For sitting here on my kitchen counter, are beautiful expressions of remembering from friends and family that know our grief, and choose to bear this grief with us. Roses, lilies, tulips. Love in vases and flower pots. Sitting here on my desk are cards and notes, and in my email inbox, more of the same, from all sorts of people in all sorts of situations. Love in envelopes and words. It’s not always necessary to understand or have personal experience with someone else’s particular loss and pain in order to be able to enter into it and help them bear it, and how thankful I am for the ways this has been proven to me. I cannot exactly say that God took Findley from us, for He is not the author of evil and pain. No, death came into this world through sin. The recent words of another grieving mother ring true to me here: tragedy took my son away. But God: God did not and does not leave us to despair in this. In a way that only God could, He took sin, which had brought death, and conquered them both, with a cross and an empty grave. He alone can take such ruin and work such glory. Although we long for our home in heaven, we are given even now precious glimpses of God’s redemption, sometimes through these very things that are around me now: flowers, cards, shared tears, and silent prayers.

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Yes, it hurts – a lot – that that there aren’t tiny sleepers filling my laundry basket this March 20th, but filling my heart, there is peace, there will be peace, because my only sure and unfailing comfort is in the One who holds today like He holds eternity, and He also holds my son for me. And yet how lovely are the ways He sends this comfort: through the people around us, the songs that we hear and sing, and the words that we read. You might hear grief described as numbing, but I have often felt like grief is rather sharpening my senses. I notice more, hear more, and feel more. Sometimes it’s not fun when everything feels too bright, too loud, or too personal, but sometimes it’s like a lifeline. Sunday night, March 19th, we sang “My Hope Is Built On Nothing Less” in church, and the words spoke truth to my heart. “I dare not trust the sweetest frame,” (and not much is sweeter than the frame of a new baby), “but wholly trust in Jesus name,” and “When darkness veils His lovely face, I rest on His unchanging grace. In every high and stormy gale, my anchor holds within the veil.” In the prayer he wrote for March 20th in The Songs of Jesus (devotional on the book of Psalms), Tim Keller quoted George Herbert, and I echo these words:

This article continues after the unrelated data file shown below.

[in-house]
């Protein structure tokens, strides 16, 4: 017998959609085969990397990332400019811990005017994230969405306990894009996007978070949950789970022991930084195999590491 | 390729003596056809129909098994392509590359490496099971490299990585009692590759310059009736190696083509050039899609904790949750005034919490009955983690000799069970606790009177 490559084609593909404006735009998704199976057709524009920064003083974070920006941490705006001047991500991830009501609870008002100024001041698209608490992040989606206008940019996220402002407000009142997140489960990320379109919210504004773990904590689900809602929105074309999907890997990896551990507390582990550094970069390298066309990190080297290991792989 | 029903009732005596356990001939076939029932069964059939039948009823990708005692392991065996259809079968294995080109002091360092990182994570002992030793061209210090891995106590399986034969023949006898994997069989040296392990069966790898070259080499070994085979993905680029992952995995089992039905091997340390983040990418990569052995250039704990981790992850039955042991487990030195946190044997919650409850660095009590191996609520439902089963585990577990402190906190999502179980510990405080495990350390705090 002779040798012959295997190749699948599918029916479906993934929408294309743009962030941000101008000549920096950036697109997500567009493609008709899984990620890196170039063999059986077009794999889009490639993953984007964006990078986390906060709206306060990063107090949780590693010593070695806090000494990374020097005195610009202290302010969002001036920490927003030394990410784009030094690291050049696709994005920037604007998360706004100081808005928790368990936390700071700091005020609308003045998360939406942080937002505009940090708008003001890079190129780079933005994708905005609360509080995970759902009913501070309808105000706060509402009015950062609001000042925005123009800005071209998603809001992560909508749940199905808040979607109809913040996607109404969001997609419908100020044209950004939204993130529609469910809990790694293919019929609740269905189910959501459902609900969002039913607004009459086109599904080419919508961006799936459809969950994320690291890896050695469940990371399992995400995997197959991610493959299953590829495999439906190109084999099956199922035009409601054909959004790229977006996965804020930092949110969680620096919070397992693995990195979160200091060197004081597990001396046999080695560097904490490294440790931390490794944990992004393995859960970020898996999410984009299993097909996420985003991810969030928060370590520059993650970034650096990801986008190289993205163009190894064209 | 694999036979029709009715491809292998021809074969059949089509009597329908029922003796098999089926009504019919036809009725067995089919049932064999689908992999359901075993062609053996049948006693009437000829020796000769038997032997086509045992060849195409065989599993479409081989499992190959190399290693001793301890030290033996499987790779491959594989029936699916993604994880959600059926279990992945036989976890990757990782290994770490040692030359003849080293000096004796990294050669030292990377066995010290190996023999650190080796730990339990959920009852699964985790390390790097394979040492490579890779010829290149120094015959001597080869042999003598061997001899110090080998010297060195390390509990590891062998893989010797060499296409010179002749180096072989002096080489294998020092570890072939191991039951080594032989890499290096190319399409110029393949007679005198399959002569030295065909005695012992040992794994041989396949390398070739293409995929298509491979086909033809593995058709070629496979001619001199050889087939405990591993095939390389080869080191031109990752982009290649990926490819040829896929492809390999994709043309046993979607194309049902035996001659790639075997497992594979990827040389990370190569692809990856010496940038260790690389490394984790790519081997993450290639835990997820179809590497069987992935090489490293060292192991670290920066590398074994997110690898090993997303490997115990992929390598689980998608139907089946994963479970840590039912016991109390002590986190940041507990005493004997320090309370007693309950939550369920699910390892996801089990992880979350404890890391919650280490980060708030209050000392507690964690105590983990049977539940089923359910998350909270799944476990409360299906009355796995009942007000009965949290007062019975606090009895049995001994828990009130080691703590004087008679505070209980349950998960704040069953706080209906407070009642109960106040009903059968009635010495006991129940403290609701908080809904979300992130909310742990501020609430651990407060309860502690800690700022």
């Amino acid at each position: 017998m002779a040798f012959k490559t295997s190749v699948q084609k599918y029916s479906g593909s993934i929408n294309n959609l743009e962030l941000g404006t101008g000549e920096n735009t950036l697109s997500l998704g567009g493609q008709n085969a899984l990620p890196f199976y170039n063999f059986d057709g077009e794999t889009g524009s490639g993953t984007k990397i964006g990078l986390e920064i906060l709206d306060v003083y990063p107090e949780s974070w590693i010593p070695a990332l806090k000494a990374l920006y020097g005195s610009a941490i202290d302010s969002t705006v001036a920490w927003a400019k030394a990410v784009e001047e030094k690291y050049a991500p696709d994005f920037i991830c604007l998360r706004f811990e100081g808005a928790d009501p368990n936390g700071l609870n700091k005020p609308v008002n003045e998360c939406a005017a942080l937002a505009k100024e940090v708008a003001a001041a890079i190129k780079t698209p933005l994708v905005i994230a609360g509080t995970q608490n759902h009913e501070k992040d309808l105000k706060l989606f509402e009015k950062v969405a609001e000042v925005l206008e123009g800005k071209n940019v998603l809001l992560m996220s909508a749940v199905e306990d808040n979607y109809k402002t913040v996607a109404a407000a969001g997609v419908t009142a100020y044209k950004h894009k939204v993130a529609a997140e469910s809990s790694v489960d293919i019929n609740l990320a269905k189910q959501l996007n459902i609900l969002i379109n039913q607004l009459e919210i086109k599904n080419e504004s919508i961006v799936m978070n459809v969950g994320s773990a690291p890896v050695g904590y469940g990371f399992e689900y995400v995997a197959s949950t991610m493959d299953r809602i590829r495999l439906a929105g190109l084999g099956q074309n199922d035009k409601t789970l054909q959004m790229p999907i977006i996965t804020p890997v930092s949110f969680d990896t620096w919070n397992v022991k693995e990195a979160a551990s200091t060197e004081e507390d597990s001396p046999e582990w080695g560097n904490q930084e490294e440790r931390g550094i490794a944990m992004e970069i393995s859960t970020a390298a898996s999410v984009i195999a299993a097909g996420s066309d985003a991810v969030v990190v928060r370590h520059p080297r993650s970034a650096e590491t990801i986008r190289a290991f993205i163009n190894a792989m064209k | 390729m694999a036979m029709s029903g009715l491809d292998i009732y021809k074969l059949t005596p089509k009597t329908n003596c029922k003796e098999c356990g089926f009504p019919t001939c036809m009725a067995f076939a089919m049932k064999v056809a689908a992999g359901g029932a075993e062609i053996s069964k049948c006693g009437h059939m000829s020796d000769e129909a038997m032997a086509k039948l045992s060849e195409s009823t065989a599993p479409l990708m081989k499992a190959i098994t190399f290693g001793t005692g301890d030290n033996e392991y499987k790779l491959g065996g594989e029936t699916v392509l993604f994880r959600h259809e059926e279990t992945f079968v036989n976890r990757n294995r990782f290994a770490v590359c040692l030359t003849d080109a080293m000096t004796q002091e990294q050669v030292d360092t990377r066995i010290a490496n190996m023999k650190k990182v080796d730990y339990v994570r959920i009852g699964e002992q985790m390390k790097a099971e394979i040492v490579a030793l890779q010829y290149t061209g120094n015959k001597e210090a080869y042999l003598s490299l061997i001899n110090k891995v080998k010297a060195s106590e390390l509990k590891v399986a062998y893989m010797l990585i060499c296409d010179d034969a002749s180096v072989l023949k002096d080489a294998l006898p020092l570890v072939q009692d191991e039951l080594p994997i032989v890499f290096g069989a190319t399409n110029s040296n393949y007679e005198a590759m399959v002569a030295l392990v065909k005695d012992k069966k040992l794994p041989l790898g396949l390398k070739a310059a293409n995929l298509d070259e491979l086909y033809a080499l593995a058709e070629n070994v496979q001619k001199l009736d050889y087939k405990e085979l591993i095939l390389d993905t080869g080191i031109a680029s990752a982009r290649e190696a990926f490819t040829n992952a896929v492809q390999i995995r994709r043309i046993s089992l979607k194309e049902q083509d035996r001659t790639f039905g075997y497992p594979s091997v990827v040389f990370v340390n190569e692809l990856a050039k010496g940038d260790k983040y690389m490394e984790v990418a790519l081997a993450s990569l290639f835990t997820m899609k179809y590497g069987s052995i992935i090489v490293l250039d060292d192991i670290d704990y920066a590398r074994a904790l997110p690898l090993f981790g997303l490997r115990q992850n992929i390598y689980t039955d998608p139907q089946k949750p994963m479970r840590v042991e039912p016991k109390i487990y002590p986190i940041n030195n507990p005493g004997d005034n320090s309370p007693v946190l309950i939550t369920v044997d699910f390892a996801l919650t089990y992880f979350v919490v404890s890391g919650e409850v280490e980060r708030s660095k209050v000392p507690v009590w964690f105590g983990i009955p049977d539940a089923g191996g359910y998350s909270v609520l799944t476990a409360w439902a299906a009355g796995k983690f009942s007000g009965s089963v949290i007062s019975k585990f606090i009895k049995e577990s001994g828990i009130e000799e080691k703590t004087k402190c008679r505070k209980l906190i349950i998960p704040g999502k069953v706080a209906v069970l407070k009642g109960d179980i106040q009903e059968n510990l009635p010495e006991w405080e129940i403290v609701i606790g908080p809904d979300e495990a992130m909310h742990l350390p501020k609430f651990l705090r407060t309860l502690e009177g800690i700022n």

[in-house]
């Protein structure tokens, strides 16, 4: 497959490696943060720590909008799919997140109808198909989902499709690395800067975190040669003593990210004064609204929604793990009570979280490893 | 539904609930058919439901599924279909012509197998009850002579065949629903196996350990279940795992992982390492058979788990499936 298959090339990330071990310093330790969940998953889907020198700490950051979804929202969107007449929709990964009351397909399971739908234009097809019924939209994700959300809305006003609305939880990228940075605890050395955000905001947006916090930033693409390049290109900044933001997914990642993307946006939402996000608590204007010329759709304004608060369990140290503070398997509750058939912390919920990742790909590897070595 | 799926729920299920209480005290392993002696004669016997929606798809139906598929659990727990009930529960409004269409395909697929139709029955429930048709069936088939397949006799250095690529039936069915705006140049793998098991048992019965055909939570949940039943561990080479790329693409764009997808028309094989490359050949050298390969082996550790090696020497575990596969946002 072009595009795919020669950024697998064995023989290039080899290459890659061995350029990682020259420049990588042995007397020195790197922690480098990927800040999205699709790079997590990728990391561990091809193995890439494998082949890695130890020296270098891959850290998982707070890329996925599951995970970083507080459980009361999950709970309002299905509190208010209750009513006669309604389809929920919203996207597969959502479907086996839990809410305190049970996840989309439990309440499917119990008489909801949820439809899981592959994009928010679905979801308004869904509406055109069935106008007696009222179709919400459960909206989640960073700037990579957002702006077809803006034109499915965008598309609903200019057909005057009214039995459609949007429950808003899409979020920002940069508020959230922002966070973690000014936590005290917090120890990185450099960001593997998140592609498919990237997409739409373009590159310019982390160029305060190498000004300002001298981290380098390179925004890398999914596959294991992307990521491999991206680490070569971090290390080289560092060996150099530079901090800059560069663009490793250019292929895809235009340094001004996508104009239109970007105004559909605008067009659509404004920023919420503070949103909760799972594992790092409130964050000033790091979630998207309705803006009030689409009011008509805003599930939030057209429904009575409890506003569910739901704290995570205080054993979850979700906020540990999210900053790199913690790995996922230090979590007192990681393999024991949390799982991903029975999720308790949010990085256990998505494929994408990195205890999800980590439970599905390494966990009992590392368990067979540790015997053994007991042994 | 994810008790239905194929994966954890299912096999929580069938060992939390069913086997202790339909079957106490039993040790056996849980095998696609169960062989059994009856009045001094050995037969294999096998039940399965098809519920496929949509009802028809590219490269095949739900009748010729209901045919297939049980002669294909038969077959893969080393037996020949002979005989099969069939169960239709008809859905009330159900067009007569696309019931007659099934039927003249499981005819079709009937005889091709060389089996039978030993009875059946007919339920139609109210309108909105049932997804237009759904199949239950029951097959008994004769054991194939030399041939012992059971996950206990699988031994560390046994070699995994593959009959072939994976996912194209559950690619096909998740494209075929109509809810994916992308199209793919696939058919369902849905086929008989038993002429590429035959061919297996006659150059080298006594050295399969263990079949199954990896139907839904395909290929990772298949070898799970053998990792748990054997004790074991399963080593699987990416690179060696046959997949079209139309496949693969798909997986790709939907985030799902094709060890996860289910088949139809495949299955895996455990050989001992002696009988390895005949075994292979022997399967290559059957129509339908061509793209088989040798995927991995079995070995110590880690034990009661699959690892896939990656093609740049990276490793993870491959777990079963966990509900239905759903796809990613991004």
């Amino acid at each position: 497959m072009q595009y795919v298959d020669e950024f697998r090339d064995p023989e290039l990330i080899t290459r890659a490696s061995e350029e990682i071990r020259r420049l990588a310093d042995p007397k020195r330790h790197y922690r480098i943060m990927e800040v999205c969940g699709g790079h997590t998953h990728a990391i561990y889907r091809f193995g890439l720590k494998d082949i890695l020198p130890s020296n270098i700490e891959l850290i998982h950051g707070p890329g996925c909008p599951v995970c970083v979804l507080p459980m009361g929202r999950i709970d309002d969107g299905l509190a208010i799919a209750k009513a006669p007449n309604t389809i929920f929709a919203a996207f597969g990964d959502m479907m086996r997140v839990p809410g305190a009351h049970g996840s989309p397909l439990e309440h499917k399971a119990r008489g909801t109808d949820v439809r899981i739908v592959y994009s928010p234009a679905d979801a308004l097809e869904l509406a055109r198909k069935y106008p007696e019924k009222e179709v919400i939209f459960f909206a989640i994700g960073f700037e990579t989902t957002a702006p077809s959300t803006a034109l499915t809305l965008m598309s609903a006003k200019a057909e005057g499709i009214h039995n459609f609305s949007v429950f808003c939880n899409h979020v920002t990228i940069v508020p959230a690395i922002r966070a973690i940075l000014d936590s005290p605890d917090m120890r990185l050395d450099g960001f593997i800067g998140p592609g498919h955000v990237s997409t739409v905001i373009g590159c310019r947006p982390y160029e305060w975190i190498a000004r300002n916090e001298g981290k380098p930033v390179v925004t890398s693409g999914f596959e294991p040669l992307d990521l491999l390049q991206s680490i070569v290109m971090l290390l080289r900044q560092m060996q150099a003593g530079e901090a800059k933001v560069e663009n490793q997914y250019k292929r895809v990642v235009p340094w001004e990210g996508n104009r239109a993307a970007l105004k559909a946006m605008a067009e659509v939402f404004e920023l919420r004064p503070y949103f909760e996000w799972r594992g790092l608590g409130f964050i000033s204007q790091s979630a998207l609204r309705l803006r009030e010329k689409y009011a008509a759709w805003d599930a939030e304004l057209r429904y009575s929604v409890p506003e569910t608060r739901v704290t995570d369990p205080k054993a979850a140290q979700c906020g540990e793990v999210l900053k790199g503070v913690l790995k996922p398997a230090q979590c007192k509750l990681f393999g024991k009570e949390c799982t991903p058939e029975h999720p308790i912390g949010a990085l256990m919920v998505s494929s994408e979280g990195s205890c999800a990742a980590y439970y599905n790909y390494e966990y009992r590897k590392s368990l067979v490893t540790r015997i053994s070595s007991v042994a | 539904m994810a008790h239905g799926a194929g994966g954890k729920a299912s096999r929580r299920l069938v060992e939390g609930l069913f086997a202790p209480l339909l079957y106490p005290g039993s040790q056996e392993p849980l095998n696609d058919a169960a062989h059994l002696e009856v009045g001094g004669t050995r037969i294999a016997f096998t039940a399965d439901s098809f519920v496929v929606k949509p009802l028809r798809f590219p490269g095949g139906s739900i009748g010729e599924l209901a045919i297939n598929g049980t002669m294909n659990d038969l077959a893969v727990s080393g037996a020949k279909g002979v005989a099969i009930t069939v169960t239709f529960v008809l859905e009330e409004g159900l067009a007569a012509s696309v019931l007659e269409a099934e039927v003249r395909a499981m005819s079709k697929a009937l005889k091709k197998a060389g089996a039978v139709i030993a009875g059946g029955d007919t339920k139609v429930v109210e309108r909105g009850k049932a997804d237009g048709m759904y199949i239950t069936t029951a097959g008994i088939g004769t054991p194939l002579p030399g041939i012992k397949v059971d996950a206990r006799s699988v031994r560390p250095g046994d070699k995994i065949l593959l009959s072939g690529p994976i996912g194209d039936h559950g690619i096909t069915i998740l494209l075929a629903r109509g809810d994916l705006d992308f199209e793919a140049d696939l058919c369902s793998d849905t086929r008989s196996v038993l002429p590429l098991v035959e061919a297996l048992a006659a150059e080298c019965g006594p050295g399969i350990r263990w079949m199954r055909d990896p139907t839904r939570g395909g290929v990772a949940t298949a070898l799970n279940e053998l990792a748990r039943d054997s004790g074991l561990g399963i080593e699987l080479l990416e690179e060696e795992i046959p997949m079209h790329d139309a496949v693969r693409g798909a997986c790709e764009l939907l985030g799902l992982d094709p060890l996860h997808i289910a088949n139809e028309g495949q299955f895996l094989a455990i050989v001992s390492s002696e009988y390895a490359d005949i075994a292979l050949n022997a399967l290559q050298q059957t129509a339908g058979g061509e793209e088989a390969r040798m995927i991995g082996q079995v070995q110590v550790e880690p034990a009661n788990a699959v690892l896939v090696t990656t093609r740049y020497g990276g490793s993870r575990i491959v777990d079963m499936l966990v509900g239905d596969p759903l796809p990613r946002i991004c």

“Though I fail, I weep:

Though I halt in pace,

          Yet I creep

To the throne of grace.”

(from The Temple, 1633, Discipline)

And even this trust, this faith, this creeping to the throne of grace is not dependent on me. Another song bringing truth to me over the past several months is this, as refreshed by the Gettys, He Will Hold Me Fast. “When I fear my faith may fail, Christ will hold me fast … For my Savior loves me so, He will hold me fast.”

So come and go, March, like a lion, or like a lamb; I know you cannot overwhelm completely. When it’s stormy, I will cling to the Rock that is higher than I (Psalm 61:2). When it’s sunny, I will rest in the ways He quiets me with His love (Zephaniah 3:17). This is My Father’s World, even the weather, and though the wrong feels oft so strong, God is the ruler yet.

 

Below are a few pictures of what March 20th, 2017, looked like for us. They’re not part of the story we were expecting, but they are a good chapter. And, we know our story isn’t finished yet.